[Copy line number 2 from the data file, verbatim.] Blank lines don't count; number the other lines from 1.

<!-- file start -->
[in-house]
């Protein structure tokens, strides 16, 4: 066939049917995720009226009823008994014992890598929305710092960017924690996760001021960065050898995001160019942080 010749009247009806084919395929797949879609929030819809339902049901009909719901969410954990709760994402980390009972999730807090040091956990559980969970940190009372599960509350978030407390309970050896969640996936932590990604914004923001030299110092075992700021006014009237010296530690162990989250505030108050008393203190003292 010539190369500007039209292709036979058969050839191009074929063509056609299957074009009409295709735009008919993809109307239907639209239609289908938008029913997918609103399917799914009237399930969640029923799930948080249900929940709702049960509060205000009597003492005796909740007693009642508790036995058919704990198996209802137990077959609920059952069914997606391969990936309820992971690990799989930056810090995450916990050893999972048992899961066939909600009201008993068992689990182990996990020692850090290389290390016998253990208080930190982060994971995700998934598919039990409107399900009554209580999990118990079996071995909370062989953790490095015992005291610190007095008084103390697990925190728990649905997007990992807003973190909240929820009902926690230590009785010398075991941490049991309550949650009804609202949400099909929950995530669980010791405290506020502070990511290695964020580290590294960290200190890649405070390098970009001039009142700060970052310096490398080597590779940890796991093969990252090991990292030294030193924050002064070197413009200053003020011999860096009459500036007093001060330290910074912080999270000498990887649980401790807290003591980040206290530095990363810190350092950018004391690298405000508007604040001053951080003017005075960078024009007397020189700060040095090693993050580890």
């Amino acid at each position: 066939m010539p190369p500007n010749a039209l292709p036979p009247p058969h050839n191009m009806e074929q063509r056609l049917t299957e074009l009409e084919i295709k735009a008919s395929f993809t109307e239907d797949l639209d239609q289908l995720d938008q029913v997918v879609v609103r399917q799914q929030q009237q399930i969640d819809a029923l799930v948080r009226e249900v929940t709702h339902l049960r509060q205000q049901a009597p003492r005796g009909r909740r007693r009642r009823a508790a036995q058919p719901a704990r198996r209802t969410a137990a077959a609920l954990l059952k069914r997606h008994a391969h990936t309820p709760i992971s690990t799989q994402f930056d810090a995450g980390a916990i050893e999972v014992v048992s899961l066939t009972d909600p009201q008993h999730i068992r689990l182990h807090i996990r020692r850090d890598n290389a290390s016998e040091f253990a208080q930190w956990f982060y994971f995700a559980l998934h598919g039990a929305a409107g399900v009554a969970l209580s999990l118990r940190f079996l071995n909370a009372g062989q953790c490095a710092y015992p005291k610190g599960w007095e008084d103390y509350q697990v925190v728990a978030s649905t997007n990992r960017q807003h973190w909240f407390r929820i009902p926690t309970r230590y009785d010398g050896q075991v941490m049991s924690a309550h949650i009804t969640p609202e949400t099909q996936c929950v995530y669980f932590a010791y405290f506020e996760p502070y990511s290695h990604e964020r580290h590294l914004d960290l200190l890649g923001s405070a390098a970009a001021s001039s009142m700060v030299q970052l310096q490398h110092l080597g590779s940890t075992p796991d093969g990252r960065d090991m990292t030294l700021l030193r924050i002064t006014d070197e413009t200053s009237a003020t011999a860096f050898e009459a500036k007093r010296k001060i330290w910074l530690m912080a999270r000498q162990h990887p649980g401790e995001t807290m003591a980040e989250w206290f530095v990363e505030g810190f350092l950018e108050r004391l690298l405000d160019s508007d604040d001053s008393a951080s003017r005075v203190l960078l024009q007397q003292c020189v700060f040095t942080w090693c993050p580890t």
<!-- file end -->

């Protein structure tokens, strides 16, 4: 066939049917995720009226009823008994014992890598929305710092960017924690996760001021960065050898995001160019942080 010749009247009806084919395929797949879609929030819809339902049901009909719901969410954990709760994402980390009972999730807090040091956990559980969970940190009372599960509350978030407390309970050896969640996936932590990604914004923001030299110092075992700021006014009237010296530690162990989250505030108050008393203190003292 010539190369500007039209292709036979058969050839191009074929063509056609299957074009009409295709735009008919993809109307239907639209239609289908938008029913997918609103399917799914009237399930969640029923799930948080249900929940709702049960509060205000009597003492005796909740007693009642508790036995058919704990198996209802137990077959609920059952069914997606391969990936309820992971690990799989930056810090995450916990050893999972048992899961066939909600009201008993068992689990182990996990020692850090290389290390016998253990208080930190982060994971995700998934598919039990409107399900009554209580999990118990079996071995909370062989953790490095015992005291610190007095008084103390697990925190728990649905997007990992807003973190909240929820009902926690230590009785010398075991941490049991309550949650009804609202949400099909929950995530669980010791405290506020502070990511290695964020580290590294960290200190890649405070390098970009001039009142700060970052310096490398080597590779940890796991093969990252090991990292030294030193924050002064070197413009200053003020011999860096009459500036007093001060330290910074912080999270000498990887649980401790807290003591980040206290530095990363810190350092950018004391690298405000508007604040001053951080003017005075960078024009007397020189700060040095090693993050580890």